ALEXIS CHRISTOFOROUS: I know you brought along some stock picks, Andrew. I want to get to those in a moment. But first, I want to talk about a risk-- a possible risk for this market. You know, the Federal Reserve has thrown everything plus the kitchen sink at the struggling economy, but you say a downside to that could be its impact on the dollar and commodities pricing-- prices-- and we could actually see higher inflation down the road. Talk us through that.
ANDREW SMITH: Yeah, so we believe that's one of the most underappreciated risks to the market. The Federal Reserve has come in and completely changed their mandate. Instead of targeting a specific level of inflation, they will allow inflation to run warmer or hotter than what they would expect. And so by allowing this to happen, what we have seen is a dollar debasement. We've seen the United States dollar come down, which in turn, raises raw commodity prices.
Well, why-- it's always hard to figure out, you know, the calculations of CPI or core PCE-- those are pretty murky numbers-- that headline inflation, nonetheless, that impacts consumers like you and me when we go to the gas pump, when we go to the grocery store to buy food. And so we do think that inflation is underappreciated, and we've already seen the University of Michigan inflation numbers this morning came in hotter than expected. So we think that's underappreciated and that will have a sensitive impact into the market and bond yields coming into Q1 of 2020-- 2021, sorry.
ALEXIS CHRISTOFOROUS: Andrew, I want to get to these stock picks real quick. Your two stay-at-home trades, Home Depot and FedEx-- why?
ANDREW SMITH: Yeah, so Home Depot really has capitalized on that stay-at-home-- but not only that, the move away from urban centers, right? So we've seen a lot of transition into the suburb areas. But most importantly, Home Depot's done a lot of work on transitioning into e-commerce sales, and we've seen that reflected in their earnings.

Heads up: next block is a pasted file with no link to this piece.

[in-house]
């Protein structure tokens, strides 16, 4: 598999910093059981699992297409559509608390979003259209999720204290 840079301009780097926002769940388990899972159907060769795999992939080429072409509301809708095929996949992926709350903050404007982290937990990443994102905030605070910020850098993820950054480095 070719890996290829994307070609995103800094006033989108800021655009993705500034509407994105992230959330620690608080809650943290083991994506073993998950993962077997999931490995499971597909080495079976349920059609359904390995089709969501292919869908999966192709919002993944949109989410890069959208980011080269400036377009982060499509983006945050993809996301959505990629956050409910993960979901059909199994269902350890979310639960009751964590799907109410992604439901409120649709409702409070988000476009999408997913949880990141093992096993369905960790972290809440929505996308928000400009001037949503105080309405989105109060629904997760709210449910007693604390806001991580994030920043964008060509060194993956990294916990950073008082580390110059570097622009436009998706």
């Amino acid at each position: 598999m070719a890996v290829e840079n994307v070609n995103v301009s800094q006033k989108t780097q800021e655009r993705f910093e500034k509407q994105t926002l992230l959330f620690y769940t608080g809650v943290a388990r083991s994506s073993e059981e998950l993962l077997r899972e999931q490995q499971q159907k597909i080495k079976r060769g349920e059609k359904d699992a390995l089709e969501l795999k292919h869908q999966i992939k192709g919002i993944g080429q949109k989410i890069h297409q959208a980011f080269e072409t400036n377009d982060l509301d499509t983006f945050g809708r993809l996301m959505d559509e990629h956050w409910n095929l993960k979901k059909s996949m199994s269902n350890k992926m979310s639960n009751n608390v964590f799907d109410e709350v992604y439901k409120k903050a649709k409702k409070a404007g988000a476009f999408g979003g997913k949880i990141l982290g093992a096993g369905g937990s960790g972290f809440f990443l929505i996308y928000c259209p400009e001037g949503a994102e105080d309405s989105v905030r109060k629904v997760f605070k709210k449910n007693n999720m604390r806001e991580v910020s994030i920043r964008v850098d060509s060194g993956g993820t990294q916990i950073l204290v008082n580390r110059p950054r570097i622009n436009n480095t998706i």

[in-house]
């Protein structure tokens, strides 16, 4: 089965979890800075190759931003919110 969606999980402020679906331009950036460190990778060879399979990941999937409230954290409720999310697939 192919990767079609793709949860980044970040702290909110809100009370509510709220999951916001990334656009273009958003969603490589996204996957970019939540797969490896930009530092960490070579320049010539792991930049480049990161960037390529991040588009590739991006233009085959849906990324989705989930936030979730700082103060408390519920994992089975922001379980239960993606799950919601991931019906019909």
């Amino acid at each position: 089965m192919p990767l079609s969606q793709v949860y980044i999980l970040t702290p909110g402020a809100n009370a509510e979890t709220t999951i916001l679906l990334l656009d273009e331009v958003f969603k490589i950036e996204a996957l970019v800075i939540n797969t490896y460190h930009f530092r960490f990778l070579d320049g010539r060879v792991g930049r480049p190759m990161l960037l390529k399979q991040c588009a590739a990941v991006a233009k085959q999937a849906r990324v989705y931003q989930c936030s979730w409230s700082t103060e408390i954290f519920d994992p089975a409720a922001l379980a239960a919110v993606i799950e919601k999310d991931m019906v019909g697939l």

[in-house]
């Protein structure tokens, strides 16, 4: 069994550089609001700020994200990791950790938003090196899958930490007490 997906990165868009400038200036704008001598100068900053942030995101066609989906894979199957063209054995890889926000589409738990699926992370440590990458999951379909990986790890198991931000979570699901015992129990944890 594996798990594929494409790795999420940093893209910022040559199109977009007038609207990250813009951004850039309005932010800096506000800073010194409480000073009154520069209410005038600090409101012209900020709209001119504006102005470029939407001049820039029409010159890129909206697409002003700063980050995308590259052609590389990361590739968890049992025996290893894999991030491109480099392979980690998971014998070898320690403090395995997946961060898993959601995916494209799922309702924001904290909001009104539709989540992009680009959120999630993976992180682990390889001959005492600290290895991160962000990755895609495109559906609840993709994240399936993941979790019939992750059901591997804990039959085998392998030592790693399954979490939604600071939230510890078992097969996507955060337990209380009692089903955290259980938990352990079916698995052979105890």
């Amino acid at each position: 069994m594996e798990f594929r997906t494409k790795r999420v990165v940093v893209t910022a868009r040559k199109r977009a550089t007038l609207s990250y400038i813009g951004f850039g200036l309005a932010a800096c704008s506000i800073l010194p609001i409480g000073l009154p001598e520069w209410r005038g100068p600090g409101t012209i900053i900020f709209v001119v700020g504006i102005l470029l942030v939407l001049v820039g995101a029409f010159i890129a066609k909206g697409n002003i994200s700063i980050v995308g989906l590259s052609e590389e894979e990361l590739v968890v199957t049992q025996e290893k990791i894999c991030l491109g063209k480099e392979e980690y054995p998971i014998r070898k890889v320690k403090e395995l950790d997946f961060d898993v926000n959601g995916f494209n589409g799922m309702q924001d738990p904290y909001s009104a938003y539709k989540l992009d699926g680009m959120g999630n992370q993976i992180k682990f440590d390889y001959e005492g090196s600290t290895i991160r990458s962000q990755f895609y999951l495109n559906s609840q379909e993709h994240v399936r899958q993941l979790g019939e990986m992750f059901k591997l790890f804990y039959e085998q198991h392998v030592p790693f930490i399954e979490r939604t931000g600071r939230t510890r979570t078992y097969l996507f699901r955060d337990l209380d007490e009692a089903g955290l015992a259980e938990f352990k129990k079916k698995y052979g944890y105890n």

FedEx is kind of a double tailwind, right? So FedEx does well as the economy recovers. More goods are shipped. More people are purchasing. More people are going out. But we also know FedEx does well with people staying at home, and we've seen great cost controls. And in fact, FedEx has actually outperformed the market by almost, I think, 95%. So it's been a phenomenal trade so far this year.
ALEXIS CHRISTOFOROUS: I want to get one more stock pick in there quickly-- not exactly a sexy topic, but garbage, Waste Management, you like this company right now. Why?
ANDREW SMITH: I do. So Waste Management is heavily tied to the industrial, materials side of the economy. And so with Waste Management, because they went through some pretty heavy cost controls, we believe that their margins are very stable now. And what we see is as industrial companies and material companies start picking back up as there is a demand for metals and mining, Waste Management is poised to benefit from that increased revenue, which will be reflected highly in that profit margin.